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What's life like in Aleppo? This 7-year-old girl wants to show you.

Using Twitter, Bana al-Abed and her mother show us what life is like in Aleppo.

Most 7-year-olds don't have to grow up in a war zone; Bana al-Abed does.

Back in September, Bana and her mother, Fatemah, opened a Twitter account and, like many Twitter users, began sharing details from their daily lives. Unlike most Twitter users, however, Bana and Fatemah live in Aleppo, Syria.

Like other kids her age, Bana likes to spend time reading, writing, and drawing. Unlike others, escaping into reading is a distraction from the war, and her drawings are meant to get the attention of world leaders like Syrian President Bashar al-Assad, Russian President Vladimir Putin, and U.S. President Barack Obama.


For more than five years, civil war has ravaged Syria. Perhaps no city understands this quite as well as Aleppo.

As is often the case, the war in Syria is complicated beyond a simple "good guys vs. bad guys" narrative. Syrian forces, led by Assad's regime, along with Russia, have taken on rebel groups within the country — including ISIS. While Russia's involvement is for the stated purpose of fighting ISIS, the country's airstrikes have taken out hospitals, schools, and resulted in the deaths of many civilians.

250,000 Syrian citizens have been killed, and more than 11 million Syrians have been displaced because of the war. Many of those who've fled their homes have sought refugee status; others, like Bana and Fatemah, have stayed behind. This is their home, and it's being destroyed.

Syrian Civil Defence members search for victims in a destroyed building after reported air strikes in Aleppo in October 2016. Photo by Karam Al-Masri/AFP/Getty Images.

Bana's tweets are a powerful reminder that as bombs fall, innocent lives are lost every day. She is a glimmer of humanity in a place that is often portrayed as faceless and lifeless.

Life seems pretty grim for the 7-year-old, who tweeted, "I am very afraid I will die tonight," on Oct. 2.

Death is inescapable and all around her. Bana has posted photos of dead children and dismembered limbs. (Warning: Those images are very graphic.) It's sad that anyone, let alone a child, should have to witness these kinds of horrors on a daily basis.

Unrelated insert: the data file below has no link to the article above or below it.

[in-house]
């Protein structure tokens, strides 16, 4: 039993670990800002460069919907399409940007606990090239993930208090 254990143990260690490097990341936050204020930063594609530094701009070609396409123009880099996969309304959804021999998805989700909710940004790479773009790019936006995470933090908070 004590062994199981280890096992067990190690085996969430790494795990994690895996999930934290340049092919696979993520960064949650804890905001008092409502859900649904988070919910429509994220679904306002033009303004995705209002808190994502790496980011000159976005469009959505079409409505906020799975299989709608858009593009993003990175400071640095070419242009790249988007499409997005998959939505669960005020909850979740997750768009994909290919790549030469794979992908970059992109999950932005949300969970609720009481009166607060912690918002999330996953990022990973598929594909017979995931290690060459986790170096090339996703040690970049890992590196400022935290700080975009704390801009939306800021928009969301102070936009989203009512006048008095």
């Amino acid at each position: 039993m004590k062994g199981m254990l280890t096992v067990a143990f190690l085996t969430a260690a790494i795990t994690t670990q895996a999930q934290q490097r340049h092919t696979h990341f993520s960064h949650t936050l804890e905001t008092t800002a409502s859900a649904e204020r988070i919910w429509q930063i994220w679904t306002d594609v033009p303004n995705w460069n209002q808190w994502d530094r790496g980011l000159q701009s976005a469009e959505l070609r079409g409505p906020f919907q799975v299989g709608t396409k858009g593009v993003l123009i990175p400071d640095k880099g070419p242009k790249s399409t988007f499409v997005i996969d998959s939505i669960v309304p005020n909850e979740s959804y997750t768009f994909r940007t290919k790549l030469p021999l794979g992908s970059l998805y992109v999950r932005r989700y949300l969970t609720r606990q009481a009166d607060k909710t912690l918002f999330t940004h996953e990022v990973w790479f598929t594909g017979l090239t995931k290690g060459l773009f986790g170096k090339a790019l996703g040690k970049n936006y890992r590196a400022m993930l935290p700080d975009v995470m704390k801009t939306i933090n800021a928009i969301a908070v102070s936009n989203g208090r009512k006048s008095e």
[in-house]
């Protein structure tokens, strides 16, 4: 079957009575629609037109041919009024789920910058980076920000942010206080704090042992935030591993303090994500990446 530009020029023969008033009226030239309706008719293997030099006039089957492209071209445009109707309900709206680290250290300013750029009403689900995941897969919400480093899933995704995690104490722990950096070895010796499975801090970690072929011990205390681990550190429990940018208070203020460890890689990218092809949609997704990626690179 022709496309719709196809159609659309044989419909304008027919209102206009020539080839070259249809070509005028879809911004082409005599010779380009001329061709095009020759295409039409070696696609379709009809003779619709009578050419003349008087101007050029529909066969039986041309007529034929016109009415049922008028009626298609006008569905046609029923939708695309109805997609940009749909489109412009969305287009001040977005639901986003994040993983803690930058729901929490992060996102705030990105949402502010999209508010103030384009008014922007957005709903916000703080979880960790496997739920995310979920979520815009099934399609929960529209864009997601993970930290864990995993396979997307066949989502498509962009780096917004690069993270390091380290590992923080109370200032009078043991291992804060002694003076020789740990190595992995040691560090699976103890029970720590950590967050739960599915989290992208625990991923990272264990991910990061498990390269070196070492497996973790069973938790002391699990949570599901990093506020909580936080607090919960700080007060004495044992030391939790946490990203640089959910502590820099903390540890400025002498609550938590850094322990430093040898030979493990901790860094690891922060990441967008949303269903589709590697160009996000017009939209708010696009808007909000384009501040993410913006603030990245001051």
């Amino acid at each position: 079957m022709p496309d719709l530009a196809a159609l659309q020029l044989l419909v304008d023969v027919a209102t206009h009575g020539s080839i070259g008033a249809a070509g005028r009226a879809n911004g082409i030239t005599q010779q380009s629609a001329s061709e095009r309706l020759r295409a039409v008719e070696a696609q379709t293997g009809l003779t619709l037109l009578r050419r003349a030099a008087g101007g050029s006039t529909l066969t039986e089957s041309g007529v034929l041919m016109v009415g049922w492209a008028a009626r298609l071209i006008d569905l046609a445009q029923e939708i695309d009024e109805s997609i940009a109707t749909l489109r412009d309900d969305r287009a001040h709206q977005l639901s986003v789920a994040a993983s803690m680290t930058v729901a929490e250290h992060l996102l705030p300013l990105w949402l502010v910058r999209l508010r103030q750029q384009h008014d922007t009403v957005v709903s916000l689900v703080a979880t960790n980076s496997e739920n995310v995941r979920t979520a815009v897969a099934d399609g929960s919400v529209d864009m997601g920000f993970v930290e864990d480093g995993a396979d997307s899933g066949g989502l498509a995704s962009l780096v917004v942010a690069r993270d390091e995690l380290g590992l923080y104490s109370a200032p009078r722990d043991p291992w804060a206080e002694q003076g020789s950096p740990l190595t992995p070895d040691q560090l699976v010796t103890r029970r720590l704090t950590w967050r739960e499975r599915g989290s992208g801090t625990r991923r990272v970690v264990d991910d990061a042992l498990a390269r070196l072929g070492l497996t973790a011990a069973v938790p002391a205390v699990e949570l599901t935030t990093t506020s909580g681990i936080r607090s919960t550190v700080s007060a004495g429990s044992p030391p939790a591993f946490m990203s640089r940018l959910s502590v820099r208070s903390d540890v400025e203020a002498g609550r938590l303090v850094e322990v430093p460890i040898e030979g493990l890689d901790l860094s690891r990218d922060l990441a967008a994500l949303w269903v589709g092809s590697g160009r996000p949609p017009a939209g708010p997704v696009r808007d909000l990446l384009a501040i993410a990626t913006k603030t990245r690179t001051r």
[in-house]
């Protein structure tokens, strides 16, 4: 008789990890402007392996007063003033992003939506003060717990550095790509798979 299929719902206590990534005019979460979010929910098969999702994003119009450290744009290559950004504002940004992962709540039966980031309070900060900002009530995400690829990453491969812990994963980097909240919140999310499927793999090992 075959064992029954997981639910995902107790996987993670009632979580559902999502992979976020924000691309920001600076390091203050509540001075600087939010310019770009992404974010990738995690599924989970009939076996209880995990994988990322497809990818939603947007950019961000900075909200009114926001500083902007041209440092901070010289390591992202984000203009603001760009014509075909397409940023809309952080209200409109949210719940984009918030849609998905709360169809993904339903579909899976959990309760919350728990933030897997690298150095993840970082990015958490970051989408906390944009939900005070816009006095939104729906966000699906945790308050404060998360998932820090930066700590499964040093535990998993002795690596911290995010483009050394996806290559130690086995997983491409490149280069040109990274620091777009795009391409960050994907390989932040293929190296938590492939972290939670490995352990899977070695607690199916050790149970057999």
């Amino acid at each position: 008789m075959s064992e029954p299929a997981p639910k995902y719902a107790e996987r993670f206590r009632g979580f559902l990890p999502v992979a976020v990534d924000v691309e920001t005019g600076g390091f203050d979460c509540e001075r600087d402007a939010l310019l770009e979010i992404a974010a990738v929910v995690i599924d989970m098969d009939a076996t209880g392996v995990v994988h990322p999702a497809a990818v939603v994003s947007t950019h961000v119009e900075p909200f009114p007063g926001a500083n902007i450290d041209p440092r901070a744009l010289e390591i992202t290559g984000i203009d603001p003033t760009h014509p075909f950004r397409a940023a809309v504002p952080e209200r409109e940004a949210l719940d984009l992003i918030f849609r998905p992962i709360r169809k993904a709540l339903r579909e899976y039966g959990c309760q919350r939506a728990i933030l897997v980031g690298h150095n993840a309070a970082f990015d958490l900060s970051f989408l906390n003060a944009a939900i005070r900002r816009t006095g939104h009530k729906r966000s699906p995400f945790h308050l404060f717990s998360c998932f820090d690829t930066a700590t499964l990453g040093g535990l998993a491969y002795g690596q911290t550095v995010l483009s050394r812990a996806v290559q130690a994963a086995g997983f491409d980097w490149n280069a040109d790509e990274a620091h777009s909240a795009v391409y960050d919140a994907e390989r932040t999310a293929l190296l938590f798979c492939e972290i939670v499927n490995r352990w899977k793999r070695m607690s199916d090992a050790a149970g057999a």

Even the little joys in her life, such as the garden where she used to play, have been taken from her by the cruelty of war.

Still, in all the sadness and worry, Bana holds out hope for a better world — one without bombs, killing, and destruction.

"A time will come when it's raining normal and not raining bombs in Syria," Fatemah tweeted on Nov. 2. "Good night dear friends."

In recent days, the bombings have gotten worse, and Bana's messages have become more direct.

On Nov. 24, Bana posted a video with a simple message: "Someone save me."

On Nov. 27, Fatemah shared a farewell message, certain that she and Bana would die in that night's bombings.

Luckily, they survived the attack. Their home was destroyed, and they witnessed their friends' deaths. But they're still here.

The very next day, Fatemah tweeted that they were under attack again.

It's easy to feel detached when something is happening half a world away. Bana's tweets are a reminder of just what is at stake if we ignore what's happening in Aleppo. Luckily, there are some great groups doing important work to help people like Bana and Fatemah on the ground in Aleppo.

There are steps you can take to help Bana, Fatemah, and others in Aleppo.

Groups like the Syrian American Medical Society and Doctors Without Borders have been crucial in providing first-line medical help to civilians affected by the war. With the city's hospitals destroyed, their work is more important than ever. Questscope has been instrumental in getting Syrians basic supplies for living, and Save the Children has launched its own humanitarian response in the city.

Connections Academy

Wylee Mitchell is a senior at Nevada Connections Academy who started a t-shirt company to raise awareness for mental health.

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Teens of today live in a totally different world than the one their parents grew up in. Not only do young people have access to technologies that previous generations barely dreamed of, but they're also constantly bombarded with information from the news and media.

Today’s youth are also living through a pandemic that has created an extra layer of difficulty to an already challenging age—and it has taken a toll on their mental health.

According to Mental Health America, nearly 14% of youths ages 12 to 17 experienced a major depressive episode in the past year. In a September 2020 survey of high schoolers by Active Minds, nearly 75% of respondents reported an increase in stress, anxiety, sadness and isolation during the first six months of the pandemic. And in a Pearson and Connections Academy survey of US parents, 66% said their child felt anxious or depressed during the pandemic.

However, the pandemic has only exacerbated youth mental health issues that were already happening before COVID-19.

“Many people associate our current mental health crisis with the pandemic,” says Morgan Champion, the head of counseling services for Connections Academy Schools. “In fact, the youth mental health crisis was alarming and on the rise before the pandemic. Today, the alarm continues.”